The State inherited a populace with a variety of experiences and tongues. It would have been prudent, in my opinion, to maintain both English and Arabic as the official working languages since a sizable number of South Sudanese were educated in Arabic or speak a vernacular of Arabic. Alternatively, the State should consider instituting a wide-reaching adult literacy program that focuses on teaching English to the masses. With access to education, the youth are currently being taught English in schools, and most schools have policies that prohibit pupils from speaking any other language within their premises. The primary challenge is that many middle-aged people are the most affected. Not many in this age group are bilingual (Arabic and English), translating into a substantial loss of productivity while working in English.

The fact is that Arabic is still a working language in South Sudan, although stripped of its official designation. You hear it across the nation – in the streets, markets, classrooms, and on television and the radios. Government officials are also using it in internal and external interactions with the public. This reality would only change with the advent of a new generation currently receiving educational instruction in English. The designation of English as the official language in South Sudan, in my view, wasn’t an elitist construction, for many of the so-called elites in South Sudan do not have a command of it. Liberators are often inclined to fight to remove the vestiges of oppression. In our case, these are perceived to be Arabic, Arab culture, and Islam to varying extents. In South Sudan, the linguistic makeup of the State is a historical construction; the removal of Arabic, however, is an emotionally charged decision.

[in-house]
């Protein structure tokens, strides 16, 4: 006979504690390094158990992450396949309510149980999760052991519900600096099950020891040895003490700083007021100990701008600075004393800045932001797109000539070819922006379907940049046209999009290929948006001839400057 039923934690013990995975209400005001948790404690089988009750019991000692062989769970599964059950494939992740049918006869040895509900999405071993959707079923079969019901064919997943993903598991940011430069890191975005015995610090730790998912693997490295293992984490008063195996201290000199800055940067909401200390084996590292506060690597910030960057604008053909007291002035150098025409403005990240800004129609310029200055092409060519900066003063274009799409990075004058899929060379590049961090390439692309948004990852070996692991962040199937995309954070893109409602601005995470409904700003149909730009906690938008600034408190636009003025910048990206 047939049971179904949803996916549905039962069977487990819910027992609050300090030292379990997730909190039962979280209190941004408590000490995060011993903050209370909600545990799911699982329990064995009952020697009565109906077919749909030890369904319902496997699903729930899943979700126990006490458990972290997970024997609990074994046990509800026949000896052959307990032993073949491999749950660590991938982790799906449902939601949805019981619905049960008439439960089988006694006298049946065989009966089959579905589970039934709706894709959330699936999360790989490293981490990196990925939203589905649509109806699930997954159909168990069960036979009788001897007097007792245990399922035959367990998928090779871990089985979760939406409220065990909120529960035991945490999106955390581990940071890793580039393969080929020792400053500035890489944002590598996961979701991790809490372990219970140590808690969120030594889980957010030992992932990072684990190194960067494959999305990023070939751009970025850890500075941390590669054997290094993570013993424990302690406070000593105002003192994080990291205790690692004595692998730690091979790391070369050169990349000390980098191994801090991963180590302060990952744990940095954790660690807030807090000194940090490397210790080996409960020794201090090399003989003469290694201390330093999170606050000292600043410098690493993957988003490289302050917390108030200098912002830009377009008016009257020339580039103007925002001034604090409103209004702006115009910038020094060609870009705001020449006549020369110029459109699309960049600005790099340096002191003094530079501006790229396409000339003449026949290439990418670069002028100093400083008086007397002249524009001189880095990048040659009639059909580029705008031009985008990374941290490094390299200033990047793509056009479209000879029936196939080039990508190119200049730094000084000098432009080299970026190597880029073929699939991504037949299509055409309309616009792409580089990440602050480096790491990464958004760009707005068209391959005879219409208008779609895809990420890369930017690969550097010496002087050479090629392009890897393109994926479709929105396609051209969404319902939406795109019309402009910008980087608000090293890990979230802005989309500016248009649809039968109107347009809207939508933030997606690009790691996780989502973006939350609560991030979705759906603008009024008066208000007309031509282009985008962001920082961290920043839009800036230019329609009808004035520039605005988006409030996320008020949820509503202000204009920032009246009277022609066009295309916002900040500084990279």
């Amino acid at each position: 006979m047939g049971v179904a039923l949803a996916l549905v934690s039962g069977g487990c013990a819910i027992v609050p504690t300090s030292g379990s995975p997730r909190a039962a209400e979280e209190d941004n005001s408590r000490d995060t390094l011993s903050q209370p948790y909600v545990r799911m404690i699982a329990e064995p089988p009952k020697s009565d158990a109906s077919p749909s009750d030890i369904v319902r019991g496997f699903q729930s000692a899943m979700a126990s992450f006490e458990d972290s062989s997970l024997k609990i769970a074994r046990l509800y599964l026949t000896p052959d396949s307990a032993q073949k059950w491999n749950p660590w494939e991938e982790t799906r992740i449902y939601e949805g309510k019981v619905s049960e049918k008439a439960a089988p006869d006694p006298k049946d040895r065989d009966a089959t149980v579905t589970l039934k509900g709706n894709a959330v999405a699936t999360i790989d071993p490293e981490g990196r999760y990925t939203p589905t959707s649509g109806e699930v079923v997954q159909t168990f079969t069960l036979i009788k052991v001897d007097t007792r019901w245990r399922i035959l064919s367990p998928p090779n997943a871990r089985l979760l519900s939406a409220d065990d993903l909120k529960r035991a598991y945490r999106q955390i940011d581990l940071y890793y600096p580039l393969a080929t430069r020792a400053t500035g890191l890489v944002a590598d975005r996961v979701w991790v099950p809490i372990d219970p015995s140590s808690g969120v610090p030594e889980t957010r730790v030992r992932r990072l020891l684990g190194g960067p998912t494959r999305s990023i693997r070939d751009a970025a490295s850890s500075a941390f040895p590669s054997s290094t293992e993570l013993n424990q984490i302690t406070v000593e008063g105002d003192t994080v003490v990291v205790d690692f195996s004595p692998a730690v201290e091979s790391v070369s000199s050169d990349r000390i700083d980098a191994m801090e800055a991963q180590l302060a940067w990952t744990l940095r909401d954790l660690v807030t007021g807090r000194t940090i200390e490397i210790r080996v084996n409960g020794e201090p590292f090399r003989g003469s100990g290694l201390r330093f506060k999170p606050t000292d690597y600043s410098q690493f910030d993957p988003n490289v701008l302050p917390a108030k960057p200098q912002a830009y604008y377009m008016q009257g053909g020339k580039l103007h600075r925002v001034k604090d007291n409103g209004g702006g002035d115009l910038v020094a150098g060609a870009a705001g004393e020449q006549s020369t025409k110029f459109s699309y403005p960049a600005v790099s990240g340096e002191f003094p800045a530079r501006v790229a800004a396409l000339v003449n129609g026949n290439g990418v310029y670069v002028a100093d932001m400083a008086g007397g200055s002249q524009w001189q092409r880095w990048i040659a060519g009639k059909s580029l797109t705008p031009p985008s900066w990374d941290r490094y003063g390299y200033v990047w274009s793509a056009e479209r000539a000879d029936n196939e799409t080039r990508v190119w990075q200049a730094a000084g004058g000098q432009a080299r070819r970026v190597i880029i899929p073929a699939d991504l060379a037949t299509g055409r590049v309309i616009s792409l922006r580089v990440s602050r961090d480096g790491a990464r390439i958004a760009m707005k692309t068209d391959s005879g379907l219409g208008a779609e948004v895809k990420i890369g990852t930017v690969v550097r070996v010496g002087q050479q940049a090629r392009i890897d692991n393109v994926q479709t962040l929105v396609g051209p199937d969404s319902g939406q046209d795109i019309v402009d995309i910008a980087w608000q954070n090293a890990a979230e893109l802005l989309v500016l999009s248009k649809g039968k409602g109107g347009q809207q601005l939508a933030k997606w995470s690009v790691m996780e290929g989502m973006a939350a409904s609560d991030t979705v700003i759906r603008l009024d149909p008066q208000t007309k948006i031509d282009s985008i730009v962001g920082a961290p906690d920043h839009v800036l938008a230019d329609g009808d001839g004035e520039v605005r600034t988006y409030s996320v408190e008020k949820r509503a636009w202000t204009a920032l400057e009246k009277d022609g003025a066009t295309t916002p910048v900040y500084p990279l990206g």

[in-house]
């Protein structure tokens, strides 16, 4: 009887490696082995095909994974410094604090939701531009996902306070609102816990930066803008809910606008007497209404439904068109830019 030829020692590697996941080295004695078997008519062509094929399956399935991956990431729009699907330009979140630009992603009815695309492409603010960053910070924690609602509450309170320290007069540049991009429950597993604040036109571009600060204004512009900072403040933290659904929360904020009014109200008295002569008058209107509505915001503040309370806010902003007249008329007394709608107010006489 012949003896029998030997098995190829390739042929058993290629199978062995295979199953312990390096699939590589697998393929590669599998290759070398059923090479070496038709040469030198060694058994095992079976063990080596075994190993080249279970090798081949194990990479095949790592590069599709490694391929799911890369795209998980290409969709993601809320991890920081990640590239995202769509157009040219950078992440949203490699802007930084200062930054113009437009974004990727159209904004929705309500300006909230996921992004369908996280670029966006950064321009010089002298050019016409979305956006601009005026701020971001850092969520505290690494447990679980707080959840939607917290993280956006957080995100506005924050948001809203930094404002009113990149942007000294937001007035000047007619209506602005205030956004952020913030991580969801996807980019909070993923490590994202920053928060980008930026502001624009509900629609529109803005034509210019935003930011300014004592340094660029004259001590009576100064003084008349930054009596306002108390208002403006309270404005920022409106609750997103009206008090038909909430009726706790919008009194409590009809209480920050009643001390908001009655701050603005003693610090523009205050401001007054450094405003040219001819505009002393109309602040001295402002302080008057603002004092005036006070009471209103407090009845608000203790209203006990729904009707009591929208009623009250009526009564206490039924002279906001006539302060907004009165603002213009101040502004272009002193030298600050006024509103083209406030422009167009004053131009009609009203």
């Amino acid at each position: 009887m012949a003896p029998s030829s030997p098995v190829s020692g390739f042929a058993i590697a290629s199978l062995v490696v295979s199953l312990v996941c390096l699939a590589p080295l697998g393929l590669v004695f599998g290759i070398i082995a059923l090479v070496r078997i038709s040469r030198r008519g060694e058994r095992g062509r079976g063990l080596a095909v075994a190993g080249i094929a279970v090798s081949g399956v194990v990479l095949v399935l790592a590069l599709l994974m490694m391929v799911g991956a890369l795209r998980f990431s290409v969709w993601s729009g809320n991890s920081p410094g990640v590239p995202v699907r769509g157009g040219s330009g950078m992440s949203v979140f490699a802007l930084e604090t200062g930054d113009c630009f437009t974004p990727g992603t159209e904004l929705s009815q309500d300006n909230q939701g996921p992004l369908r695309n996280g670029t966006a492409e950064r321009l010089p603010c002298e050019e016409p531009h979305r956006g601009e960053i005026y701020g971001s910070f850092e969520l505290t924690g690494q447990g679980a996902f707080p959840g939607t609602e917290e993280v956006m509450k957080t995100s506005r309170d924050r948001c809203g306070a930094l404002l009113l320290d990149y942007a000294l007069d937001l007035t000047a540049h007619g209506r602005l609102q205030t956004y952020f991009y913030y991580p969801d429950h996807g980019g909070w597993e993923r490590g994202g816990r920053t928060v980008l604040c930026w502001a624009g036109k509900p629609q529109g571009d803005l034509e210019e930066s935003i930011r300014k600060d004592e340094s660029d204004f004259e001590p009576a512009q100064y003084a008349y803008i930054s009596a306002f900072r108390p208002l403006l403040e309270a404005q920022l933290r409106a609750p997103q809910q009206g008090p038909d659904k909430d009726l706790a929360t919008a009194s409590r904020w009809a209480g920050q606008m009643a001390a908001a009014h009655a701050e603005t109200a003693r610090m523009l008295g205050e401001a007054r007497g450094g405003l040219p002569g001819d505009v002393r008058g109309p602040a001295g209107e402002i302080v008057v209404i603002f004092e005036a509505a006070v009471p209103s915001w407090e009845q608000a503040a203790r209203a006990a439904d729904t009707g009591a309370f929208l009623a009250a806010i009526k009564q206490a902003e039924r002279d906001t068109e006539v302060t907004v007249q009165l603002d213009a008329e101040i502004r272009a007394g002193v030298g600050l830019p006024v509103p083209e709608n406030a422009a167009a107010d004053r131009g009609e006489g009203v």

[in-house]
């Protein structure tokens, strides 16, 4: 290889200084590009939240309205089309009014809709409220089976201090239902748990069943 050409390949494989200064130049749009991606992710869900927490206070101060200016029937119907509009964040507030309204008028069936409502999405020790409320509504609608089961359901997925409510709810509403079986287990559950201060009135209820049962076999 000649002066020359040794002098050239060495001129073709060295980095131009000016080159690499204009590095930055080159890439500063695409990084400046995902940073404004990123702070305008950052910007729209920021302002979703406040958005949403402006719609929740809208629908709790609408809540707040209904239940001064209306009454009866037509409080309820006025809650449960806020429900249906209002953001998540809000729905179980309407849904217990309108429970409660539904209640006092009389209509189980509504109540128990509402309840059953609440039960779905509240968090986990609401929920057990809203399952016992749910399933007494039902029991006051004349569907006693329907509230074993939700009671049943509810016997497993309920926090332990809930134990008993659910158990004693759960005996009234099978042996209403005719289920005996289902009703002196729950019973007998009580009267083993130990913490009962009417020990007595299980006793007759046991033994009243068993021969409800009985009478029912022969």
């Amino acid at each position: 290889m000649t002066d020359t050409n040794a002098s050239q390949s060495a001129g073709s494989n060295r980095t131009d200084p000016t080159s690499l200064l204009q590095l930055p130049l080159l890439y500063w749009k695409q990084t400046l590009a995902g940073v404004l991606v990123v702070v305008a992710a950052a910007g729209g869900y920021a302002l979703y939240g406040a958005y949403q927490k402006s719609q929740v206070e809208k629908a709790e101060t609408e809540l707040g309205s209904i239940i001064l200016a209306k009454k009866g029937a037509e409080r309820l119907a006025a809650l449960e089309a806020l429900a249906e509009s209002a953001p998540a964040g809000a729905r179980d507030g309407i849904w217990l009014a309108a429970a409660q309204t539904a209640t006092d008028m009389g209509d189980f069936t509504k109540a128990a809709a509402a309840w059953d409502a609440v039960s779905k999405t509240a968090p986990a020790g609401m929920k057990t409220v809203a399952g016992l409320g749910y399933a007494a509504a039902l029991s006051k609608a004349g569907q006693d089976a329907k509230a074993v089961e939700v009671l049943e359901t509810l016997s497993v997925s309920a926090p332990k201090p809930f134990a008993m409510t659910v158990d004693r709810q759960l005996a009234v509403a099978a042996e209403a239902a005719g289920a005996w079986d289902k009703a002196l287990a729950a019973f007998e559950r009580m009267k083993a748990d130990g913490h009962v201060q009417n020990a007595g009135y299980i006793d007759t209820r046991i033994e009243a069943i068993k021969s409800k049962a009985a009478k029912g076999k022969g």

English became the only choice for an official language, a default. Of course, it’s also the language of a colonizer, but one that has no severe imprints on the psyche of South Sudanese. This is consolidated by the fact that no indigenous language readily offered itself as an alternative. As history suggests, there needs to be a heightened sense of patriotism and or other national sentiments for the State to rally its people to recognize one indigenous language as the official national language. I am optimistic that such is a possibility for South Sudan, given that most, if not all, its indigenous languages relate to four or five major language groupings.